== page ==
Is this the question that will define the next era of government?
President Obama: There are fewer & fewer technical restraints on what we can do. That forces us to ask questions about what we should do.
— Alex Howard (@digiphile) January 17, 2014
Take this one step further. The government is already being forced to think about not using technology, when there is so much potential for improving workflows and budgets. Of course, in terms of cost savings and citizen services, intelligence and defense agencies face challenges that are unique to their missions, but every agency can benefit from better technology in the workplace.
Maximizing technology without overstepping the boundaries of privacy is proving to be harder than we thought. If government is to be trusted with technology, there are a few things that should guide its strategy.
Government should be open.
Open data is low-hanging fruit for the federal government. It’s true that there has been a lot of progress in this area so far. Data.gov, the government’s online home for open data, hosts more than 85,000 data sets on everything from energy and agriculture to education and public safety.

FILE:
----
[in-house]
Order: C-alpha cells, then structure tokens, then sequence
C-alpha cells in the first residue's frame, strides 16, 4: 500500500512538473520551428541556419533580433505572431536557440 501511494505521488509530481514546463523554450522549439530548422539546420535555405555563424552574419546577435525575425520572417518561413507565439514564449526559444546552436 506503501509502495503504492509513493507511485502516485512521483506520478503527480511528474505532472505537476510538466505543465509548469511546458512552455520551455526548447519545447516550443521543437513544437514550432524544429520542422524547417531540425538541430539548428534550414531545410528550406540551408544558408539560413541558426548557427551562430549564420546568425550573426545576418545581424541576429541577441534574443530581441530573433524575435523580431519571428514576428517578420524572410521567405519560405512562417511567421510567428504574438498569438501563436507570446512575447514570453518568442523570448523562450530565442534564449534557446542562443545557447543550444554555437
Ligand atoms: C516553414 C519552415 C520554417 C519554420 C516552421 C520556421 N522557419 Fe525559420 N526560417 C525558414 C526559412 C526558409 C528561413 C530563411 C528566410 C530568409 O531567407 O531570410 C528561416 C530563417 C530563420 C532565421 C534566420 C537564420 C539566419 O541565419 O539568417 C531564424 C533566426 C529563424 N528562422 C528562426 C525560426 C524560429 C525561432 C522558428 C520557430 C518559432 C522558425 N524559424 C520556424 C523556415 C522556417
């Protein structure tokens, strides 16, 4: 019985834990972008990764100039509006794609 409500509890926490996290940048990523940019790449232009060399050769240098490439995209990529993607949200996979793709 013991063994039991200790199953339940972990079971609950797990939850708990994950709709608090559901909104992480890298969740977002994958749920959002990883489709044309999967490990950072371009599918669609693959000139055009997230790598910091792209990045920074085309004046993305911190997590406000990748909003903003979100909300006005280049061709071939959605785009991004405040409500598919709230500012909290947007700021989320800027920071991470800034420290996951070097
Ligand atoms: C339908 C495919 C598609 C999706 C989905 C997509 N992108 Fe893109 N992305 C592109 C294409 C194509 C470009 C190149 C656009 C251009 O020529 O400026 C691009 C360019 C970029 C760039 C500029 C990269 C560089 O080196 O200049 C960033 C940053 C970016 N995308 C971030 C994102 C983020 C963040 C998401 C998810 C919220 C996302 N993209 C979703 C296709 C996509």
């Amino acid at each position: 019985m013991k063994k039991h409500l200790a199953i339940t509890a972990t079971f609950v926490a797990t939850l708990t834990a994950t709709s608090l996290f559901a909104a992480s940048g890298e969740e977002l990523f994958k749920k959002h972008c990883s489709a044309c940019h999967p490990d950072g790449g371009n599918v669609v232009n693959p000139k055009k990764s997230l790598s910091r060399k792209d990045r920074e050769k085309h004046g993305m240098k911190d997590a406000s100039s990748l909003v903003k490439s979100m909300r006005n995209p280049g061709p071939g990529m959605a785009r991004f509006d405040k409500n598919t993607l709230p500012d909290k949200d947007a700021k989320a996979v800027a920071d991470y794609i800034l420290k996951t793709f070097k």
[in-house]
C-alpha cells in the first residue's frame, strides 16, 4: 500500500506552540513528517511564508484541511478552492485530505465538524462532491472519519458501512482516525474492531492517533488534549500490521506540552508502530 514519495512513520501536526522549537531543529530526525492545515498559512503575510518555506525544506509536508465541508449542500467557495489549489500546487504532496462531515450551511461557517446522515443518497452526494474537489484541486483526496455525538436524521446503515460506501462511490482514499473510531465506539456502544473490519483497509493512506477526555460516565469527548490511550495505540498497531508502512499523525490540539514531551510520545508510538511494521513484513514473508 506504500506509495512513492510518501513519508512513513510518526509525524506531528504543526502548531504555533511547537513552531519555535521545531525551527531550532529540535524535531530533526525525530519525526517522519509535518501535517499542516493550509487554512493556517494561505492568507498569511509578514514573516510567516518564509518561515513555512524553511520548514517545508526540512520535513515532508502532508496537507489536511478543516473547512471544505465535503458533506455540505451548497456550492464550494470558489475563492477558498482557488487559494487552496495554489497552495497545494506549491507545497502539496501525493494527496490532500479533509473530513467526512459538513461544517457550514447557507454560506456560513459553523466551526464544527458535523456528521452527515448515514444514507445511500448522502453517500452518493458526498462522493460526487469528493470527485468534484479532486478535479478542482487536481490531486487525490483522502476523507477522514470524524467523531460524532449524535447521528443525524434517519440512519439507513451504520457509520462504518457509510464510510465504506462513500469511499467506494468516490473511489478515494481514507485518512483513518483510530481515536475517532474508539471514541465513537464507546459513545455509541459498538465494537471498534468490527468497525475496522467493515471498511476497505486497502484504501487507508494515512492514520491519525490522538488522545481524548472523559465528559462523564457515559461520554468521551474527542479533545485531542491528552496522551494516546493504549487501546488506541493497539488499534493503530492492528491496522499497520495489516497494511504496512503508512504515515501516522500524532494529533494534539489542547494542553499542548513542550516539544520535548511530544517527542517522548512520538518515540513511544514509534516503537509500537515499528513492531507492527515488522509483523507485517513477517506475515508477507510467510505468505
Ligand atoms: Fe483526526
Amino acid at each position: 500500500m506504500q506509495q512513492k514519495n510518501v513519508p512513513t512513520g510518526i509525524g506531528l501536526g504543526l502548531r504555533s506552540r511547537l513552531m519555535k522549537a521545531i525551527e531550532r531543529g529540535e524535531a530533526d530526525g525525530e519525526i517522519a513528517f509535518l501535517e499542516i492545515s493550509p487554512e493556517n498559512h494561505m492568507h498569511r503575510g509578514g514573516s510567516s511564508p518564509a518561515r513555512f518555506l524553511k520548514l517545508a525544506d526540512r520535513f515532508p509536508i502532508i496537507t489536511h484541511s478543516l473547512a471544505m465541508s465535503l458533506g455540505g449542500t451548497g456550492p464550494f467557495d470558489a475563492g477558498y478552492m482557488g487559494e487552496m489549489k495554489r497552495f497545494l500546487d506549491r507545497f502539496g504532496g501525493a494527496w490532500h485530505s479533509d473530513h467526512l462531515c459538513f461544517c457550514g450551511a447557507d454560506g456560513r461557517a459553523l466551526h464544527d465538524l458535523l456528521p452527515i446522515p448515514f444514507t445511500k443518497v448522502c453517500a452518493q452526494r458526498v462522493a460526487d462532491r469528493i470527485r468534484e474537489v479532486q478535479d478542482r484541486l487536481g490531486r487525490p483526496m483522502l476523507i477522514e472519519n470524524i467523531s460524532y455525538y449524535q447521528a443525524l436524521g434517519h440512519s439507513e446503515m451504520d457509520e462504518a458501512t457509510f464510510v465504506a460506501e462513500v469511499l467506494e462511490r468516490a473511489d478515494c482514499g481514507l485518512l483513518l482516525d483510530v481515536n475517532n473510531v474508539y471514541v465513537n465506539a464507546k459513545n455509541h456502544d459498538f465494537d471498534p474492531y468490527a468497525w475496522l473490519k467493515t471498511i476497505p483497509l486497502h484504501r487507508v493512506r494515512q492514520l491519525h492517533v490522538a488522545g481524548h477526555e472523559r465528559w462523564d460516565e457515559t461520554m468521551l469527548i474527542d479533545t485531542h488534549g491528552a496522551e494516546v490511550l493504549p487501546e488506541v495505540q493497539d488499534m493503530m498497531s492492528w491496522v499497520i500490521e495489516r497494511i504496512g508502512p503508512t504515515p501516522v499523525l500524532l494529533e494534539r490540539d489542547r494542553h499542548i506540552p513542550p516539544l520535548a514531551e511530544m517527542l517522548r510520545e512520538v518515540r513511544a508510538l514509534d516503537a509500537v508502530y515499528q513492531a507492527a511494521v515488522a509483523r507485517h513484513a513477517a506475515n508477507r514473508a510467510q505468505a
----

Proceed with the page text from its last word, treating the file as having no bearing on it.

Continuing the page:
— Data.Gov (@usdatagov) December 10, 2013
The data is quite useful, and many developers are putting the data to good use. FarmLogs, for example, helps farmers plan their crops by using open data, “including weather and GPS data from NOAA and pricing and news from the Chicago Mercantile Exchange.”
This is a great start because the data can be readily applied to existing problems. The new challenge for government will be to apply this open mindset to bigger challenges, such as defense, intelligence and security.
Government should be social.
Government hasn’t always been recognized for its social prowess, but that is starting to change. The Interior Department is almost single-handedly proving that social media can be a workhorse for agencies. Justin Herman, the social media program manager in the Office of Citizen Services and Innovative Technologies, was recently interviewed by Federal News Radio. Listen here to learn exactly how agencies can enhance missions with social media.
Government should be progressive.
When new technology arrives, agencies are rarely among the early adopters. There is good reason for this. Legacy technology often holds agencies back, budgets are usually tight, contracts haven’t expired and, without proper security testing, most technology just isn’t ready for agencywide adoption.
But wouldn’t it be exciting to know that your tax dollars are future-proofing government offices so that these problems won’t crop up again in five years? It’s true that some agencies are making their way to the cloud, which will solve a number of issues related to telework, BYOD, mobility and software management. Will the government ever emerge as a leader in this space, willing to take risks that can ultimately improve citizen services and move missions forward? Let us know in the Comments.